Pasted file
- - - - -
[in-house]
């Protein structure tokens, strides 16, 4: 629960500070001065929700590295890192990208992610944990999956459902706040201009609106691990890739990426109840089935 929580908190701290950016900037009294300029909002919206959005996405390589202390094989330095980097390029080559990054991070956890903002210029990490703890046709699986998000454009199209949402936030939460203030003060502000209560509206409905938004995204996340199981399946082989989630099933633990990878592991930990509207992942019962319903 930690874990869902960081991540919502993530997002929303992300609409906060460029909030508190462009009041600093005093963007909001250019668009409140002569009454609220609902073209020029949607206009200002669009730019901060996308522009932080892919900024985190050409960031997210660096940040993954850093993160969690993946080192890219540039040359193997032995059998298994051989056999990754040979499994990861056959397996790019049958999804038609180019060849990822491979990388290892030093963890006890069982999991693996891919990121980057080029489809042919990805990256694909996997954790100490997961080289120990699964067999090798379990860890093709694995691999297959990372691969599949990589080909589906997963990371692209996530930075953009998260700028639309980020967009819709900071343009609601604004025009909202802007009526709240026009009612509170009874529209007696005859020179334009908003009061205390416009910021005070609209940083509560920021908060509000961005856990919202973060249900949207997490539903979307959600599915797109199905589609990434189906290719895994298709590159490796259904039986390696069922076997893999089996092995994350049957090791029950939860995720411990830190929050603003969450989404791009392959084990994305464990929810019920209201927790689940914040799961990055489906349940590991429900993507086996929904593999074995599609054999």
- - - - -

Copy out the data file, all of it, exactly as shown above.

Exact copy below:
[in-house]
């Protein structure tokens, strides 16, 4: 629960500070001065929700590295890192990208992610944990999956459902706040201009609106691990890739990426109840089935 929580908190701290950016900037009294300029909002919206959005996405390589202390094989330095980097390029080559990054991070956890903002210029990490703890046709699986998000454009199209949402936030939460203030003060502000209560509206409905938004995204996340199981399946082989989630099933633990990878592991930990509207992942019962319903 930690874990869902960081991540919502993530997002929303992300609409906060460029909030508190462009009041600093005093963007909001250019668009409140002569009454609220609902073209020029949607206009200002669009730019901060996308522009932080892919900024985190050409960031997210660096940040993954850093993160969690993946080192890219540039040359193997032995059998298994051989056999990754040979499994990861056959397996790019049958999804038609180019060849990822491979990388290892030093963890006890069982999991693996891919990121980057080029489809042919990805990256694909996997954790100490997961080289120990699964067999090798379990860890093709694995691999297959990372691969599949990589080909589906997963990371692209996530930075953009998260700028639309980020967009819709900071343009609601604004025009909202802007009526709240026009009612509170009874529209007696005859020179334009908003009061205390416009910021005070609209940083509560920021908060509000961005856990919202973060249900949207997490539903979307959600599915797109199905589609990434189906290719895994298709590159490796259904039986390696069922076997893999089996092995994350049957090791029950939860995720411990830190929050603003969450989404791009392959084990994305464990929810019920209201927790689940914040799961990055489906349940590991429900993507086996929904593999074995599609054999």